Then, on Friday, Trump met with German Chancellor Angela Merkel, and did it again. The public side of the summit included Trump famously refusing to shake Merkel’s hand during an Oval Office photo-op, as if he’s not satisfied with the magnitude of our national mortification. Earlier, during a joint press conference, Trump turned to Merkel and blurted, “As far as wiretapping, I guess by this past administration, at least we have something in common, perhaps.”
The $2.6 billion is more than twice the annual costs of 21st Century Community Learning Centers created across the country to fund programs run before and after school and throughout the summer. You could actually throw in the $190 million spent on teaching students with disabilities and limited English proficiency and still not match the wall costs.
“Despite casting himself as an expert on radical jihadi ideology, Gorka does not speak Arabic and has spent no time in the Middle East,” Daniel Nexon, a leading international affairs expert at Georgetown University, noted in the latest scathing review of Gorka’s work, in the Friday edition of Foreign Policy.
If we learned anything from Trump’s joint press conference with Theresa May earlier this year, it’s that Trump is incapable of meeting with a foreign head of state without embarrassing himself and his country. Friday’s summit with German Chancellor Angela Merkel proved a grim reminder.
The New York Times has confirmed that Fox News legal analyst Andrew Napolitano sourced his false allegation that former President Barack Obama asked British intelligence to spy on President Donald Trump to a discredited former CIA analyst. This analyst, Larry C. Johnson, floated the conspiracy theory on the Russian state-sponsored news network RT on March 6, the week after Trump’s original accusation that Obama was responsible for an illegal wiretap.
You see, he was rough-hewn, but Bush belonged to the political establishment as a genial governor when he ran. Trump is such an angry outsider that you can sense Washington wishing for the good ol’ days. Back then, presidents didn’t accuse others in the elite club of wiretapping.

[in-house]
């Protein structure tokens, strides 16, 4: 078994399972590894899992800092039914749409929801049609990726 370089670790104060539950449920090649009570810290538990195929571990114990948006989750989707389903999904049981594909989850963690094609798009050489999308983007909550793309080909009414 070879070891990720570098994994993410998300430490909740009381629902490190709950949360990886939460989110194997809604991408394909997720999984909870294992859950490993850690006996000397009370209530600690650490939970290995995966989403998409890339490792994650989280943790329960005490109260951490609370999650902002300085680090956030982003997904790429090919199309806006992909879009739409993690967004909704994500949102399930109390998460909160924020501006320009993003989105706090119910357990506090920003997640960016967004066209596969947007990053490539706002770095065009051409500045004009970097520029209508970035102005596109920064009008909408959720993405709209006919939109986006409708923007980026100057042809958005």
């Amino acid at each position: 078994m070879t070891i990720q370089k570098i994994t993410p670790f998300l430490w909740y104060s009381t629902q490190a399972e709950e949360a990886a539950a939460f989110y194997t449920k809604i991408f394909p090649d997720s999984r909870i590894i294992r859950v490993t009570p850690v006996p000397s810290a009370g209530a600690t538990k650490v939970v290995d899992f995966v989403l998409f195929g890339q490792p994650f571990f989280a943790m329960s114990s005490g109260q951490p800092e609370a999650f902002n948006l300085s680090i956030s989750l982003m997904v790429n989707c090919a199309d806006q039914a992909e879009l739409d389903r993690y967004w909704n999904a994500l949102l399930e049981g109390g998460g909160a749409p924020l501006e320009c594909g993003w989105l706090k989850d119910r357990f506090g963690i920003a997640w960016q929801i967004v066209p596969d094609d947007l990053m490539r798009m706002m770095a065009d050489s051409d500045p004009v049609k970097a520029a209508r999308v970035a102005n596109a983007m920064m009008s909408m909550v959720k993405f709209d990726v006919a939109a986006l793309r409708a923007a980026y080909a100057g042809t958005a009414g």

Trump’s appeal is much broader. Cognitive scientist George Lakoff has spent decades studying how conservatives have won by nurturing a worldview of a powerful authority enforcing discipline through strength. Last summer, he tried to warn Democrats that Trump — despite a near total ignorance of conservative policy — was appealing to Republicans across the spectrum as well as to union workers who believe in “traditional family values” in their private lives.
In President Donald Trump’s proposed budget for 2018, which was released Thursday, the president was looking to shave off money from the federal budget to make room for a $54 billion increase in defense funding. And one potential item on the chopping block was the Corporation for Public Broadcasting, which provides federal funding to NPR.
Funding for the NIH has been a bipartisan priority for years; one of Trump’s key advisers, former Representative Newt Gingrich, has long championed that cause. It was just two years ago, in fact, that Gingrich called for doubling the NIH budget, calling health spending both a moral and a financial imperative. “It’s irresponsible and shortsighted, not prudent, to let financing for basic research dwindle,” Gingrich wrote then.
Before the 2016 election, author Eric Schlosser said the notion of Donald Trump “with the launch codes, capable of devastating cities and countries, is extraordinary. It’s like the plot out of a science-fiction film.” Now that film has become reality and the opening scenes are already scary.
House Intelligence Committee chair Nunes said he had seen no proof — not even Republican-style proof, which often starts as a shared quote from a Fox News morning show and escalates into a hearing by noon — that President Barack Obama wiretapped Trump’s phones in Trump Tower.
Far from alleviating his voters’ anger and despair, Trump is already betraying them, as revealed by the actual proposals he’s made and the people he’s brought inside the White House. Remember his promise to “drain the swamp” in Washington? Instead, he’s pulled a new slew of creepy-crawly swamp creatures out of his hat to help him run the country
“We don’t have any evidence that took place and, in fact, I don’t believe — just in the last week of time, the people we’ve talked to — I don’t think there was an actual tap of Trump Tower,” said House Intelligence Committee chair Devin Nunes (R-CA).
While laughing about Donald Trump’s mendacity on employment numbers isn’t as outwardly egregious as laughing along with Bush’s WMD bit, normalizing his radical agenda — and especially his penchant for casual lying– is not funny, nor should it be treated in a lighthearted manner.